Breathe, Think, Do With Sesame

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App Name:  Breathe, Think, Do With Sesame

Developer:  Sesame Street

Price:  Free!

Recommended Age:  4-6.  Some 3-year-olds could use with support, and it would be useful for older children but they may find the Sesame Street characters too juvenile.

Description:  This app is designed to build resilience and help children regulate, problem solve, and learn strategies to work through challenging situations and strong emotions.  The blue monster character is presented in five different situations and children are taught the breathe, think, do strategy as they help him work through these problems.  In the breathe step, children tap on the monster’s belly to encourage him to take slow, deep breaths.  The narrator encourages the child to breathe along with the monster.  The next step, think, has children pop thought bubbles on the screen to help the monster think of three solutions to his problem.  The final step, do, shows the monster putting his ideas into practice and attempting to solve the problem using one of his solutions created in the “think” step.  The app also includes a guide with strategies for parents, as well as the option to record either your voice or a child’s voice saying encouraging phrases to be played back during the “think” step.

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Skills:  self-regulation, mindfulness, problem-solving, persistence, resilience, social-emotional learning, critical thinking.

Curriculum connections: Social Studies, Physical and Health Education, Career Education.

My thoughts:  This app is a great tool for working students through challenging, frustrating, or upsetting situations.  It gives concrete strategies to working through relatable problems for young children and allows them to practice these skills.  The strategies are broken down into small steps and instructions are easy to follow and presented in child-friendly language.  The parent guide is incredibly detailed and provides excellent ideas for going beyond the app and exploring self-regulation and problem-solving in greater detail.  I can definitely see being able to refer to the phrase “breathe, think, do” being helpful in reminding children how to work through a problem.  The app has the potential to become boring for children once they have worked their way through all five scenarios, but I think perhaps by then it would have served its purpose in teaching the strategy and would then be more worthwhile only revisiting from time to time in order to review.  My 4-year-old daughter really liked this app.  She found it easy to follow and needed very little guidance or direction as she worked her way through the steps.  She loved being able to record her own voice and hear herself cheering the monster on as he tried to think of solutions to his problem.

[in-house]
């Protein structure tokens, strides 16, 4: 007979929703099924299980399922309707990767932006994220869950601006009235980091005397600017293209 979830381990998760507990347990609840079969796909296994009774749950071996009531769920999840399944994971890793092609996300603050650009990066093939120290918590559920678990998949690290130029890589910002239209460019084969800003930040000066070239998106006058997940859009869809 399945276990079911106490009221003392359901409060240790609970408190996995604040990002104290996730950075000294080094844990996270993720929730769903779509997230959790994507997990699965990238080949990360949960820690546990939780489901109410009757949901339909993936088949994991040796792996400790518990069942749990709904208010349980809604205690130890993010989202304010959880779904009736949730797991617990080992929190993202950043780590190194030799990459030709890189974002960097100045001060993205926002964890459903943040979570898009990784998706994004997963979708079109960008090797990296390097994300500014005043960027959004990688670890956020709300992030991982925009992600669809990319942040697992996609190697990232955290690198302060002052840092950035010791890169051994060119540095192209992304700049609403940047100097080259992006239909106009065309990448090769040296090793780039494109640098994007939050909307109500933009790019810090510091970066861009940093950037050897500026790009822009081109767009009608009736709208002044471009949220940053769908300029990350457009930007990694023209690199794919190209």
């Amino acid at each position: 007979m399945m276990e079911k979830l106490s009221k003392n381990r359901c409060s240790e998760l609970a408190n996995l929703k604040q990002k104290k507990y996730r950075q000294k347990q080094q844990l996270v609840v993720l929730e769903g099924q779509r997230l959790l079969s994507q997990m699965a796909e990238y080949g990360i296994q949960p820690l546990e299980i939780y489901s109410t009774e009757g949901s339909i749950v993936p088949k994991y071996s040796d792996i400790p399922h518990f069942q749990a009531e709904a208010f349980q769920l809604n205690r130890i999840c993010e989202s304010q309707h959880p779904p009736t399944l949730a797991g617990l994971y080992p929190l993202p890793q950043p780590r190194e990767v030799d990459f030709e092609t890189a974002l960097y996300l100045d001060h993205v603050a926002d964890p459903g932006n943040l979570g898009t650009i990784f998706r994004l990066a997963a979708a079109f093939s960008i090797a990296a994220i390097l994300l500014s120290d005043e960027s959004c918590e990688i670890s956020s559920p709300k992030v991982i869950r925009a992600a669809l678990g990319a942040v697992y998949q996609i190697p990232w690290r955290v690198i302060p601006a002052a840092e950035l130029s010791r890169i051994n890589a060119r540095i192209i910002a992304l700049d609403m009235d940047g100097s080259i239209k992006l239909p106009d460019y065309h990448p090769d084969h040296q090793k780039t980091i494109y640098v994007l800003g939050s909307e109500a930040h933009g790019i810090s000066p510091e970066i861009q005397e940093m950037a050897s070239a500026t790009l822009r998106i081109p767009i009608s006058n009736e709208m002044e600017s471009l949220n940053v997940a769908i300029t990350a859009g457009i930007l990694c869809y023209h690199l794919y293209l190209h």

Ideas for use:  As a parent, I can see this app being tremendously useful at home.  I haven’t yet tried using it when my daughter finds herself in a frustrating or upsetting situation and needs some assistance with self-regulation, but I think that perhaps the app is better used as front-loading to teach the strategy and help children work through it, rather than using the app when children are in a heightened emotional state.  In the classroom, I could see this app being useful in having children individually work through it.  It could also be used in a whole class lesson and teachers could extend thinking by having students come up with ideas other than those in the app for solving the problems presented.  After working through all five scenarios, students could also come up with their own problems and show how they would solve them by working through the steps of “breathe, think, do”.  Students could be encouraged to apply this technique in practice to a variety of situations.

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